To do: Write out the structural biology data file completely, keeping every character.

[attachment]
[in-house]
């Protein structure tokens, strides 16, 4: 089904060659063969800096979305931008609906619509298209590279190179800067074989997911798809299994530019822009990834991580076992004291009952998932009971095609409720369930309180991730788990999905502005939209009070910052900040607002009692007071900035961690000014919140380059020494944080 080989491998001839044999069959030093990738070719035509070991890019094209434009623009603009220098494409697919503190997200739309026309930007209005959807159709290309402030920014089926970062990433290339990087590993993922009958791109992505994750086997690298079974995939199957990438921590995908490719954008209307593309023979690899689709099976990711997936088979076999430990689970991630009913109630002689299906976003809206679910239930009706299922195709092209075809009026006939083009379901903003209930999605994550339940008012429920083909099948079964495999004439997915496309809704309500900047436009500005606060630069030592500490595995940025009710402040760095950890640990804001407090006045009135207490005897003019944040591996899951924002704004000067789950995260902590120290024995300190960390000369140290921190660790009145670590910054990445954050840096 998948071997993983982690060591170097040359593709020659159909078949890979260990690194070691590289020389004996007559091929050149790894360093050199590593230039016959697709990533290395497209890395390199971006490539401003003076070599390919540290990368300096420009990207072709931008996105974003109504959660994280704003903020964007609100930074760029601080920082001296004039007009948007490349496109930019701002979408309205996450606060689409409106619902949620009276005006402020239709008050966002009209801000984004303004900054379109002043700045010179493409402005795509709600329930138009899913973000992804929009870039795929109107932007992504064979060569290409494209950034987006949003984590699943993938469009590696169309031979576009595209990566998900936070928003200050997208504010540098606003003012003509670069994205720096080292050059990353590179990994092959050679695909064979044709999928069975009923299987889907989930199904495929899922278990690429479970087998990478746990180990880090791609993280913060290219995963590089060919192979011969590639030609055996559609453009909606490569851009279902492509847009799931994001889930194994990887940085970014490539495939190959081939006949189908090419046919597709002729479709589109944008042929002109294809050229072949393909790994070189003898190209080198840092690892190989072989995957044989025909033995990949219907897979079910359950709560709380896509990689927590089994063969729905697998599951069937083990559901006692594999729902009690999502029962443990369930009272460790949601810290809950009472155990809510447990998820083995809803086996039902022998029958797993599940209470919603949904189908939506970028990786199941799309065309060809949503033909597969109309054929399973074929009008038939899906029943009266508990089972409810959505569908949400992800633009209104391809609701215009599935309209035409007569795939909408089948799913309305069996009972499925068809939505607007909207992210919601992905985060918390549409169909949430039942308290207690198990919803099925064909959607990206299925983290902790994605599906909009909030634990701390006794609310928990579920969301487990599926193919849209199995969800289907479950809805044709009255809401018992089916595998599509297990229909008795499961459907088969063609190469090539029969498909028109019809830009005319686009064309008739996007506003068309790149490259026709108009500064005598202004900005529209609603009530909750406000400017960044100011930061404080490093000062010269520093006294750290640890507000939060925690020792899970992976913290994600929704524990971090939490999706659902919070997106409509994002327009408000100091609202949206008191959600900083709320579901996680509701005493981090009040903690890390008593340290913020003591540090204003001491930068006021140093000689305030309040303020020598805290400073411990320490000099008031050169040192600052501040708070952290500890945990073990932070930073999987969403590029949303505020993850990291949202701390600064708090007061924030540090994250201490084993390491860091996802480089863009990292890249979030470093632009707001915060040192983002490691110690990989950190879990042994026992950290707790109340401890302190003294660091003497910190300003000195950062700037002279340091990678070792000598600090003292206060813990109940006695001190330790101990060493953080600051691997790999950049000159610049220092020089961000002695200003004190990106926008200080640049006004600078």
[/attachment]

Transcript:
[in-house]
């Protein structure tokens, strides 16, 4: 089904060659063969800096979305931008609906619509298209590279190179800067074989997911798809299994530019822009990834991580076992004291009952998932009971095609409720369930309180991730788990999905502005939209009070910052900040607002009692007071900035961690000014919140380059020494944080 080989491998001839044999069959030093990738070719035509070991890019094209434009623009603009220098494409697919503190997200739309026309930007209005959807159709290309402030920014089926970062990433290339990087590993993922009958791109992505994750086997690298079974995939199957990438921590995908490719954008209307593309023979690899689709099976990711997936088979076999430990689970991630009913109630002689299906976003809206679910239930009706299922195709092209075809009026006939083009379901903003209930999605994550339940008012429920083909099948079964495999004439997915496309809704309500900047436009500005606060630069030592500490595995940025009710402040760095950890640990804001407090006045009135207490005897003019944040591996899951924002704004000067789950995260902590120290024995300190960390000369140290921190660790009145670590910054990445954050840096 998948071997993983982690060591170097040359593709020659159909078949890979260990690194070691590289020389004996007559091929050149790894360093050199590593230039016959697709990533290395497209890395390199971006490539401003003076070599390919540290990368300096420009990207072709931008996105974003109504959660994280704003903020964007609100930074760029601080920082001296004039007009948007490349496109930019701002979408309205996450606060689409409106619902949620009276005006402020239709008050966002009209801000984004303004900054379109002043700045010179493409402005795509709600329930138009899913973000992804929009870039795929109107932007992504064979060569290409494209950034987006949003984590699943993938469009590696169309031979576009595209990566998900936070928003200050997208504010540098606003003012003509670069994205720096080292050059990353590179990994092959050679695909064979044709999928069975009923299987889907989930199904495929899922278990690429479970087998990478746990180990880090791609993280913060290219995963590089060919192979011969590639030609055996559609453009909606490569851009279902492509847009799931994001889930194994990887940085970014490539495939190959081939006949189908090419046919597709002729479709589109944008042929002109294809050229072949393909790994070189003898190209080198840092690892190989072989995957044989025909033995990949219907897979079910359950709560709380896509990689927590089994063969729905697998599951069937083990559901006692594999729902009690999502029962443990369930009272460790949601810290809950009472155990809510447990998820083995809803086996039902022998029958797993599940209470919603949904189908939506970028990786199941799309065309060809949503033909597969109309054929399973074929009008038939899906029943009266508990089972409810959505569908949400992800633009209104391809609701215009599935309209035409007569795939909408089948799913309305069996009972499925068809939505607007909207992210919601992905985060918390549409169909949430039942308290207690198990919803099925064909959607990206299925983290902790994605599906909009909030634990701390006794609310928990579920969301487990599926193919849209199995969800289907479950809805044709009255809401018992089916595998599509297990229909008795499961459907088969063609190469090539029969498909028109019809830009005319686009064309008739996007506003068309790149490259026709108009500064005598202004900005529209609603009530909750406000400017960044100011930061404080490093000062010269520093006294750290640890507000939060925690020792899970992976913290994600929704524990971090939490999706659902919070997106409509994002327009408000100091609202949206008191959600900083709320579901996680509701005493981090009040903690890390008593340290913020003591540090204003001491930068006021140093000689305030309040303020020598805290400073411990320490000099008031050169040192600052501040708070952290500890945990073990932070930073999987969403590029949303505020993850990291949202701390600064708090007061924030540090994250201490084993390491860091996802480089863009990292890249979030470093632009707001915060040192983002490691110690990989950190879990042994026992950290707790109340401890302190003294660091003497910190300003000195950062700037002279340091990678070792000598600090003292206060813990109940006695001190330790101990060493953080600051691997790999950049000159610049220092020089961000002695200003004190990106926008200080640049006004600078």